Fed and Wall Street Differ on Recession

In the middle of last week, the Federal Reserve Chairman pointed to indicators which showed that the long-anticipated recession was a non-event. The US GDP was on a trajectory with a near 2% growth figure. When coupled with better than expected employment figure projections and the containing of the Silicon Valley Bank collapse, little wonder the Central Bank is optimistic.

The news comes as a huge relief to, well, just about everybody. Even the sceptics, who doubted the Fed could engineer a soft landing. A soft landing is defined as raising interest rates just enough to prevent excessive inflation, whilst not encouraging a downturn.

Wall Street is not so convinced, however. Investors tend to also look at Gross Domestic Product (GDP), a measurement of what the economy produces. Then measure GDP against Gross Domestic Income (GDI), a measurement for salaries and profits. If the gap between the two is wide, investors are reluctant to forecast good news. Well, it’s at its widest since the end of World War 2.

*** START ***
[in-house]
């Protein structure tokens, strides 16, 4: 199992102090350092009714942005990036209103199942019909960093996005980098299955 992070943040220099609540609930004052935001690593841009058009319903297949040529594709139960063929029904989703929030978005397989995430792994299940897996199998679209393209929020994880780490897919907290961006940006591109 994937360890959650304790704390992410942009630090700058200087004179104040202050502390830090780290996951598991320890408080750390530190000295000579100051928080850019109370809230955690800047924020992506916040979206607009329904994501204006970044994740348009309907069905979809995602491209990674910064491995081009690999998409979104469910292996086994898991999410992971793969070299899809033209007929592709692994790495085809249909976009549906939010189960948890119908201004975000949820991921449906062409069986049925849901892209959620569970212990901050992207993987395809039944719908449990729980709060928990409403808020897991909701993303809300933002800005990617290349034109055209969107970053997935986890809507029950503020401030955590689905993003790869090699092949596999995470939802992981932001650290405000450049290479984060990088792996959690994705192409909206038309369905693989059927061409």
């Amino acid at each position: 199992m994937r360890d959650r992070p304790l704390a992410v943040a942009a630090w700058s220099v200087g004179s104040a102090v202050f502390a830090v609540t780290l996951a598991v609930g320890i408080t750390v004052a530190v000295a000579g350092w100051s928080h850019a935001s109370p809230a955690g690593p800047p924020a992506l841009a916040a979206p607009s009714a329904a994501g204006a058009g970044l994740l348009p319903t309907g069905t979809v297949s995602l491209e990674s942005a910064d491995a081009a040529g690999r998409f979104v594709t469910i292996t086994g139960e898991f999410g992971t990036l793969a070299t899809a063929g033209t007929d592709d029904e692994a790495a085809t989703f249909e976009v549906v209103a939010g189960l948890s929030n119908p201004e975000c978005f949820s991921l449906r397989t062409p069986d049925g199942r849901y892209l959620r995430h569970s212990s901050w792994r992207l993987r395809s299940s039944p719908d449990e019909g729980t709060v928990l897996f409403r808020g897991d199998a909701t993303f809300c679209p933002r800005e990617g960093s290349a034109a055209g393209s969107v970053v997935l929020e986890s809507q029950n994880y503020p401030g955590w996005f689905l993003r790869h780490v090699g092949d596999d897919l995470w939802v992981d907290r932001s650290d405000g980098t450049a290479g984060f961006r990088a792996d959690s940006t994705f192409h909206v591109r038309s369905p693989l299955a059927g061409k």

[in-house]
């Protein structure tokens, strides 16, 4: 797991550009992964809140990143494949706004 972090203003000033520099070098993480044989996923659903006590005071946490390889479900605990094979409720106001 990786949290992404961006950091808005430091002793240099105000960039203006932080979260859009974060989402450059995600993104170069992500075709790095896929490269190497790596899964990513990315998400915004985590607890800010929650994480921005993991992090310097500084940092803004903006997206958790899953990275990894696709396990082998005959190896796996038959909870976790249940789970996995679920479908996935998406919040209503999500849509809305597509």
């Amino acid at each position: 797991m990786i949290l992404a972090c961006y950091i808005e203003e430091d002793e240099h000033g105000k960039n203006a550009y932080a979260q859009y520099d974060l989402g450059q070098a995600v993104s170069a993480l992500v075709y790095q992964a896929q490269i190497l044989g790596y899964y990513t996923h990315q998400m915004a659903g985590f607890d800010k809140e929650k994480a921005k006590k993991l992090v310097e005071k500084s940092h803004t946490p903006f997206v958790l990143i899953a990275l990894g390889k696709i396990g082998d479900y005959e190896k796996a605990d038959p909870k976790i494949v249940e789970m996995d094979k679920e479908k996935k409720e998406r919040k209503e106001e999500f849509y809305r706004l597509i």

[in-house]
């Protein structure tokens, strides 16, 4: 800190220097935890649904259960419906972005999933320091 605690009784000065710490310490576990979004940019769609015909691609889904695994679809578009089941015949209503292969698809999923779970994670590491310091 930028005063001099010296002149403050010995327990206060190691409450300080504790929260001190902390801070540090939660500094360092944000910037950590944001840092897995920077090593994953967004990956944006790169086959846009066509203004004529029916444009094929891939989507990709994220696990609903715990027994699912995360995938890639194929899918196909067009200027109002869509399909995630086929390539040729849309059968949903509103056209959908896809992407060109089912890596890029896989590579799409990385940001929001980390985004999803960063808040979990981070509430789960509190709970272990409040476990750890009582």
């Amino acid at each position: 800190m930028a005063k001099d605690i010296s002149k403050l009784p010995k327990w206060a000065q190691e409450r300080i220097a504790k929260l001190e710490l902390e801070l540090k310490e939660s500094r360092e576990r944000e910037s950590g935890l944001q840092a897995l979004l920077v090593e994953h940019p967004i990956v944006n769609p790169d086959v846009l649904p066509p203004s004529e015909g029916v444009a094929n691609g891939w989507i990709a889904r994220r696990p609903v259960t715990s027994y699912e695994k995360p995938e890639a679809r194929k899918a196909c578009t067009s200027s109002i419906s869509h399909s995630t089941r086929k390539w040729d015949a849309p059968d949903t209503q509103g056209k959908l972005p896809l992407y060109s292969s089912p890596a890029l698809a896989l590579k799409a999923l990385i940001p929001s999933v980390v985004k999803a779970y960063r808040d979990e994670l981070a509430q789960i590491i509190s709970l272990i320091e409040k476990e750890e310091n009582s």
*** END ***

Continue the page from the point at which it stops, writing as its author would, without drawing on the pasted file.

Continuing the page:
This is the main reason why the Fed and Wall Street differ on recession fears. There is another reason, which is more about reputation than actual. The Fed is notoriously optimistic, in the minds of investors and analysts. One particular investment analyst noted that his profession tended to take the Fed’s positive announcements not with a pinch, but a ton, of salt.

Optimism Works Harder than Pessimism

However, Fed staff forecasts have proved to be more accurate than private forecasting. Studies completed as far back as 2000 and as relevant as two years ago bear this out.

It also should be noted that the trust investors seek from brokers tends to be earned from moderate to cautionary advice. If the Central Bank is optimistic with a series of tried and tested actions, that in itself is the first step in halting an economic decline. If the Fed and Wall Street differ on recession fears, I’m going with the Fed.

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